New York State is warning renters about scams targeting them with the goal of swindling their deposit money. The New York State Department of State and the Division of Consumer Protection alerted renters about the landlord scams. Criminals are posing as property landlords and real estate agents, hoping to get as much money as possible by duping hopeful renters. The Federal Trade Commission states that New York residents lost $1.7 million in these scams over the past three years.

New York's Secretary of State, Rossana Rosado, said,

“Shopping for a rental home or apartment can be a stressful, expensive and time-consuming process, especially with scammers actively trying to take advantage of New Yorkers. I encourage New Yorkers who are looking for a rental property to follow basic tips to avoid losing their hard-earned money through deceptive practices.”

Scammers pose as licensed real estate agents or landlords looking to rent a property. The potential renter has not seen the property in person but puts down a deposit anyway. When it's time to meet the real estate agent or landlord to get the keys to the property, the scammer does not show, having already made off with the victim's money.

Other scams include bait-and-switch techniques where a different property than the one available is advertised; rentals that are listed with features they don’t really have in order to garner higher rent; and charging potential tenants fees for background checks, then stealing the money and disappearing.

There have been several of these scams in recent months:

- A New York Police Department officer is accused of posing as a landlord and fraudulently rented out his own apartment in queens to at least nine victims. He used Craig's List to scam victims out of $2,800.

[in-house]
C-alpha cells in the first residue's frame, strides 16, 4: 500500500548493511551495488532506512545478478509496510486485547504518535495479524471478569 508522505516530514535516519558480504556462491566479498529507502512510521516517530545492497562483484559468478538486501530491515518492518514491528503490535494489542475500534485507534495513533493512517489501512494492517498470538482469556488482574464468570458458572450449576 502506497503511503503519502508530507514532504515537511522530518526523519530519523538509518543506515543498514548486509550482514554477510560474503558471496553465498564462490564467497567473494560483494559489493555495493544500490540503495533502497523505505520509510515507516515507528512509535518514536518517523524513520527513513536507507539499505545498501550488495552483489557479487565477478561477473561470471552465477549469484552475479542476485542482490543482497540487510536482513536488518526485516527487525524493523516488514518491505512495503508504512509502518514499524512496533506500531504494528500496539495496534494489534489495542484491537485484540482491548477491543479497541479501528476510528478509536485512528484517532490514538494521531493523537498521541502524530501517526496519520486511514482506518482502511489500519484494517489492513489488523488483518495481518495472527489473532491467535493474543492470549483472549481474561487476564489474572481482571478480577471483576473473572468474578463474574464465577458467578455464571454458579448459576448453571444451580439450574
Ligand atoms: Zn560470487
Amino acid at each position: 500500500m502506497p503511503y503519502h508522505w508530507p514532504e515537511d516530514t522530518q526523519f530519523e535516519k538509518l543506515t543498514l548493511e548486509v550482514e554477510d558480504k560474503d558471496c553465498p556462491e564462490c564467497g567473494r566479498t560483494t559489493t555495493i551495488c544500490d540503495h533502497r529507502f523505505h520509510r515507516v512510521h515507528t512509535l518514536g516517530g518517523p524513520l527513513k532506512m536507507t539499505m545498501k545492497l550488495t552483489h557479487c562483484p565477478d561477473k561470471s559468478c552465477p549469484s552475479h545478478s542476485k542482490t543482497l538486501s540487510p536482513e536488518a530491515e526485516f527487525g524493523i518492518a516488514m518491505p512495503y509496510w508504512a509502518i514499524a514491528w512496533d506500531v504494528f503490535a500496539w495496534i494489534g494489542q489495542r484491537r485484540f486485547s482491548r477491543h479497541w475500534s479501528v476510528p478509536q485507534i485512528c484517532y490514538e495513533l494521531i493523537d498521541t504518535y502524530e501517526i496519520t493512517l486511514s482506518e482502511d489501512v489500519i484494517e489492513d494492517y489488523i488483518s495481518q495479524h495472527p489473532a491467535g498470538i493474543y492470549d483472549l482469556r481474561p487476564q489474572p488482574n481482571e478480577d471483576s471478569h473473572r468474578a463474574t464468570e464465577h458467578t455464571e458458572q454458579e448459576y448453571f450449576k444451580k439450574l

- A New York City woman lost $2,145, after being scammed by a criminal posing as a real estate agent. She was able to view the apartment and the real estate agent even had a 'real' Facebook page (which turned out to be a hacked page).

- In Albany, these rental scams are happening once a week.

Here's how you can avoid being a victim of a renters scam:

- Verify the real estate agent's license with the State of New York through the Department of State’s Public License Search
- Validate the real estate agent's information by calling numbers and even doing an online search
- Confirm that the property is real and is listed on the market
- Don't pay any fees or deposits before you have seen the property in person and a lease agreement has been signed
- Only pay the real estate agent's broker of record, not the agent directly
- Demand a refund of your money if the rental or fee is not finalized
- Be sure to get everything in writing. Use email for communication involving important information (follow up a phone call with an email confirmation, if need be). Get copies of all paperwork
- Do not provide any personal or financial information until you have verified you are dealing with a legit real estate agent

If you believe you have been scammed, please file a complaint with the Division of Consumer Protection.

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